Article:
First Sunday of Lent
Having Descended to the Heart
Once you have grown used to the incessant
prayer the pulse insists upon, and once
that throbbing din grows less diverting
if undiminished, you’ll surely want
to look around—which is when you’ll likely
apprehend that you can’t see a thing.
Terror sometimes sports an up side, this time
serves as tender, hauling you to port.
What’s most apparent in the dark is how
the heart’s embrace, if manifestly
intermittent, is really quite
reliable, and very nearly bides
as if another sought to join you there.
-Scott Cairns, from Philokalia
I’ve often wondered what thoughts ran through Noah’s head as he stood at the door of the ark and prepared to disembark. When he surveyed the scene, did a holy expletive escape from his lips as he took in the devastation? As he took his first steps onto the dry ground, the din of animals and family in the background, was he overcome by the deafening silence of a planet whose slate had been wiped clean? Did the loneliness and isolation terrify him? What did he think of the God whose divine power and jealous anger had caused such chaos?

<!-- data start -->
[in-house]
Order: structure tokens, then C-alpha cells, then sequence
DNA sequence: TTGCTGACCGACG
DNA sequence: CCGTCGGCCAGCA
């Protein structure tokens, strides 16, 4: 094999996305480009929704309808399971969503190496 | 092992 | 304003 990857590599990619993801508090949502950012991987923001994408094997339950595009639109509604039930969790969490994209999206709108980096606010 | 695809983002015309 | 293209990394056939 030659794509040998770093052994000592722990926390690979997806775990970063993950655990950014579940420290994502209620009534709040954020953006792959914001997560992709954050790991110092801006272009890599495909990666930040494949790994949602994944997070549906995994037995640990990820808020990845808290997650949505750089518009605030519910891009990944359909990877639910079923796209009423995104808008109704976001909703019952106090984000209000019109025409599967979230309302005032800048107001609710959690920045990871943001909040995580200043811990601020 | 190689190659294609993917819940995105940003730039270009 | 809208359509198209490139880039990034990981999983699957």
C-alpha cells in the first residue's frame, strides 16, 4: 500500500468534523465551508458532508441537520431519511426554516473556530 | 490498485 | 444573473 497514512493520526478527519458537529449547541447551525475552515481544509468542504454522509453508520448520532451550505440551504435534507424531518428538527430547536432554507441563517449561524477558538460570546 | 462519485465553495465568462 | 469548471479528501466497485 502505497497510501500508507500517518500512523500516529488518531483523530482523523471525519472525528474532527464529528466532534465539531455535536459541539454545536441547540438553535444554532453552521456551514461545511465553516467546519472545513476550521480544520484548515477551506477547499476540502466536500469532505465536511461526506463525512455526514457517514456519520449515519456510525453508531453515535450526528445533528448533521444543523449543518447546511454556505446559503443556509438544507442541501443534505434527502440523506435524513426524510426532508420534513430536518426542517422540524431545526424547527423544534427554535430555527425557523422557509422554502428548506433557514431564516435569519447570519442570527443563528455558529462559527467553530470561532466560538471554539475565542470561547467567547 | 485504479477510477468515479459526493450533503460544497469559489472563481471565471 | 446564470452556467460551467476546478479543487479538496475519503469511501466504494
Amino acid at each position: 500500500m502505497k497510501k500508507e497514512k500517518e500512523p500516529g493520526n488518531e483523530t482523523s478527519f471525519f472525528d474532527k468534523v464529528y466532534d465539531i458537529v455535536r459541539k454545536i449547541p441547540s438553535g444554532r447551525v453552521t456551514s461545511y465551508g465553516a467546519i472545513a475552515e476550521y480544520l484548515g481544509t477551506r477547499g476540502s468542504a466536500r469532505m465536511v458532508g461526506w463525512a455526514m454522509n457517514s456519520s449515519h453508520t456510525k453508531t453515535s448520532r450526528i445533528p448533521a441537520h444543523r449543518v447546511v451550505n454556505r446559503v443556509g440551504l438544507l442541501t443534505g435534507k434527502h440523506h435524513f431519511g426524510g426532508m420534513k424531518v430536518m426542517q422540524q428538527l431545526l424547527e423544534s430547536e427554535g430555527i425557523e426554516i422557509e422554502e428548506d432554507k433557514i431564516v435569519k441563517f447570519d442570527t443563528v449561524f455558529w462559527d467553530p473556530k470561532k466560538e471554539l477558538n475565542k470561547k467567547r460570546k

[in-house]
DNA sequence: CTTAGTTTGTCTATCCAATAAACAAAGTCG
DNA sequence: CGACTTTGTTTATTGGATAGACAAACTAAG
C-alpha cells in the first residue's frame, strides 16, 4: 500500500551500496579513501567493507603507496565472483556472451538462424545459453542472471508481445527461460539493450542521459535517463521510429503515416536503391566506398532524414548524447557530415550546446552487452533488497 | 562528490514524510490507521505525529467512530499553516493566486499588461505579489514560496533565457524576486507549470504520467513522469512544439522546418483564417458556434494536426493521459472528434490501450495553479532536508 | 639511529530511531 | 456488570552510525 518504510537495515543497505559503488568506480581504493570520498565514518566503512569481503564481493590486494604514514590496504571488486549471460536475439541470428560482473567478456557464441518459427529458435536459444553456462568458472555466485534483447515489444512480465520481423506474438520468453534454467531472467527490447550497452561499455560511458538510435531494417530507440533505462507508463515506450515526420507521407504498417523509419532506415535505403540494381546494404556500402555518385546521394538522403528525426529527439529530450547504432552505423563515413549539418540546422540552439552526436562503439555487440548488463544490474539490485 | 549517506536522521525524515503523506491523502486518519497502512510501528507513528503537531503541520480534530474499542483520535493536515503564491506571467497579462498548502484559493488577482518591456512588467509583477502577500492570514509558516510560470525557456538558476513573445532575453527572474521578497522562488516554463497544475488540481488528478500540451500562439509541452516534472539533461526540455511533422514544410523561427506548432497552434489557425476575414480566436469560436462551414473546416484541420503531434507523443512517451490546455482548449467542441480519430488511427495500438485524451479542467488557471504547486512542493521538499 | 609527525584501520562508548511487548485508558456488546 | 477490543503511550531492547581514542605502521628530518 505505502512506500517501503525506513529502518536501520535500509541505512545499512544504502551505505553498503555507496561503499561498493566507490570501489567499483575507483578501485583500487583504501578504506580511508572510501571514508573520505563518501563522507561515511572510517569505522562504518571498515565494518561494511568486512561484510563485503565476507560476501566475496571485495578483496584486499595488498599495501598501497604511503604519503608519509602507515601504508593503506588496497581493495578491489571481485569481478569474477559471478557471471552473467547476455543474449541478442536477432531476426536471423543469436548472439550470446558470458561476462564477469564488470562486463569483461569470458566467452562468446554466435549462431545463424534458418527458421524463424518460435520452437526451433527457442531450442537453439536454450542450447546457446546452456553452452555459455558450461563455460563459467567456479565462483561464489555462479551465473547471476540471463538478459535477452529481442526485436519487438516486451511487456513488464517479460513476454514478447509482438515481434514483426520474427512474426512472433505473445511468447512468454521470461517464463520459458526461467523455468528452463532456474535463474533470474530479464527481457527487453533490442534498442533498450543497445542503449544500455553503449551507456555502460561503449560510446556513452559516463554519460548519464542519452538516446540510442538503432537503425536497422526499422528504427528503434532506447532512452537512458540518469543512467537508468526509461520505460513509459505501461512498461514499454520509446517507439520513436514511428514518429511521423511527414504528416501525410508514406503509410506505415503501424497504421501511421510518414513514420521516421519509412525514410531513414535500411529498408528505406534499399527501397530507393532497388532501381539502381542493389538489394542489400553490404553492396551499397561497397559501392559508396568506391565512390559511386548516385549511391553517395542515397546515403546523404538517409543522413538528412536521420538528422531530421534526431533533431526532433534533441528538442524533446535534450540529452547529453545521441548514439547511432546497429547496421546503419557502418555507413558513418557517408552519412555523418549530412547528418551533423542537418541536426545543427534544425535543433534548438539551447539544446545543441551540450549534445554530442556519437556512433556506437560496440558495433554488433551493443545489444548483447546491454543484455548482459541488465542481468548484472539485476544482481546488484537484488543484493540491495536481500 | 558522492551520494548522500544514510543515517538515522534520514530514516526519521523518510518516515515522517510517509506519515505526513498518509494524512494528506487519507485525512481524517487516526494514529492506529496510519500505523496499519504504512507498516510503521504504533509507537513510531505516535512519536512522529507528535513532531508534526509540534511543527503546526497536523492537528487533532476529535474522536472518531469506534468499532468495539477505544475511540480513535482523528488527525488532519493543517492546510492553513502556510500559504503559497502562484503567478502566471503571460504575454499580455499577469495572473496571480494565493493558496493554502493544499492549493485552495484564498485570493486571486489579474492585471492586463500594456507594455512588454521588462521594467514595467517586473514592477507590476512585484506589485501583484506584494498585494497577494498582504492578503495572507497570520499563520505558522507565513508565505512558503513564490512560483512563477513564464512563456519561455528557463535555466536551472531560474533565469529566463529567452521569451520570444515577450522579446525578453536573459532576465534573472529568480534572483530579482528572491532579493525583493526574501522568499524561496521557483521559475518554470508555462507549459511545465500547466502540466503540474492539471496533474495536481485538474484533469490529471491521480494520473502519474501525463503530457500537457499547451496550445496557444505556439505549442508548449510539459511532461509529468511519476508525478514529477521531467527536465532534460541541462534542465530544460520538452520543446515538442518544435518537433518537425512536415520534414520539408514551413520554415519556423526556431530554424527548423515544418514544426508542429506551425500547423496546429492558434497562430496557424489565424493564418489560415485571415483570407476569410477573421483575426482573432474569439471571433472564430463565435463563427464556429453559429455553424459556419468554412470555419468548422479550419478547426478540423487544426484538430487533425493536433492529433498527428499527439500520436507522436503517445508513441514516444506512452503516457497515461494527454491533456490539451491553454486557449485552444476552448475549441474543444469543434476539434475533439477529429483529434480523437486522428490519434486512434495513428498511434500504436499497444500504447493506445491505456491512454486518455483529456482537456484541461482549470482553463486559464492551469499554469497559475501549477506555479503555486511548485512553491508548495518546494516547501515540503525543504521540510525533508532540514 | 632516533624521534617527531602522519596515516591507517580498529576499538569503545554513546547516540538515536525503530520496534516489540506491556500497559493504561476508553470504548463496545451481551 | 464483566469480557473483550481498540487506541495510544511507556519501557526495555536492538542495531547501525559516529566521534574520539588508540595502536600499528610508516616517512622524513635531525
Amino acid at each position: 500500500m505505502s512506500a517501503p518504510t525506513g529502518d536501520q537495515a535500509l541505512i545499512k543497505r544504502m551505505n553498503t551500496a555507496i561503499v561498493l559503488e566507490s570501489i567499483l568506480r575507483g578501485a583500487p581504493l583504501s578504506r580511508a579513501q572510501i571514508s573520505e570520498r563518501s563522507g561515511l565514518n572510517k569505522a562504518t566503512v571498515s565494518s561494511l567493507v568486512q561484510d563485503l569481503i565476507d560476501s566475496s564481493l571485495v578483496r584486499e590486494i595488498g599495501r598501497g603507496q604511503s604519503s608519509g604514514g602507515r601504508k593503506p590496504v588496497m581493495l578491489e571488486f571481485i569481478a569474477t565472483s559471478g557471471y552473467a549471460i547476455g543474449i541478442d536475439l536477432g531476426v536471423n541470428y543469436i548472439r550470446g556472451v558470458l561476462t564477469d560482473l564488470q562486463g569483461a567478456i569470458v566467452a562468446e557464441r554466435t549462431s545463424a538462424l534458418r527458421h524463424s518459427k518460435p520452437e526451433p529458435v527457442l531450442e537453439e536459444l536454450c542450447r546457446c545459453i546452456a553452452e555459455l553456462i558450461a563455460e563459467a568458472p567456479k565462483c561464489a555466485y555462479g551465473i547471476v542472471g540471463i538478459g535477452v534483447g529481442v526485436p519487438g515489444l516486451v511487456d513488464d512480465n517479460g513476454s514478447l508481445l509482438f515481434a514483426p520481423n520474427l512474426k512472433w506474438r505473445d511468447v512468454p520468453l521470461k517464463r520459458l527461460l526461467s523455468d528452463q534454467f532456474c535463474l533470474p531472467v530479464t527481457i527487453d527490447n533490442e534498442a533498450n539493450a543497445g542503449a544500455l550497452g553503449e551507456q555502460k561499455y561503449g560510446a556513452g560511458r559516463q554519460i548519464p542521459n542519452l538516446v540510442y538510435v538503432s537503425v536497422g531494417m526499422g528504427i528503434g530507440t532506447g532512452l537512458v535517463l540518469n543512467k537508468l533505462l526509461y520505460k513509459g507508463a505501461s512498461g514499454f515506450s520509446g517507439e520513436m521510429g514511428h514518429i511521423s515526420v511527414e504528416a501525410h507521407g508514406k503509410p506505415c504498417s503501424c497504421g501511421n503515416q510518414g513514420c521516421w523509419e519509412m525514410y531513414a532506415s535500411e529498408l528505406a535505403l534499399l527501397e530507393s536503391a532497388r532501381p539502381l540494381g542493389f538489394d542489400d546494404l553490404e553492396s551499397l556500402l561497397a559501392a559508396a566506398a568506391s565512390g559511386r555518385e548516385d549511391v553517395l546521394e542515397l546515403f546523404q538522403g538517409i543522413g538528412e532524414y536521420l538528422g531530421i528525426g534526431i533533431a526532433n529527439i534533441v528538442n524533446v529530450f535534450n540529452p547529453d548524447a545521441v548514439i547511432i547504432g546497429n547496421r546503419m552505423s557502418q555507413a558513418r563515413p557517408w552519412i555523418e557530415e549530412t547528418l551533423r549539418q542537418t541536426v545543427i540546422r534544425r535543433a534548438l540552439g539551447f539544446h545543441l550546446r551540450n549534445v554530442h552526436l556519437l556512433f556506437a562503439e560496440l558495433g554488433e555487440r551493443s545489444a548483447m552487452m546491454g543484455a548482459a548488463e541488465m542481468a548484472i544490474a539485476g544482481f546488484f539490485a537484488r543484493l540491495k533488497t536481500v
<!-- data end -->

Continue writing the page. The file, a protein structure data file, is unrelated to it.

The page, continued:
Alone in the wilderness, with only wild animals for company, it strikes me that Jesus, too, knew something about deafening silence and loneliness. Mark’s sparse storytelling doesn’t give us any of the details that Matthew or Luke’s gospels offer. There is no reported conversation with his adversary. There is no transport to the Temple mount. We are left to fill in the blanks for ourselves about the battle raging in Jesus’ head during those long days and nights. Read more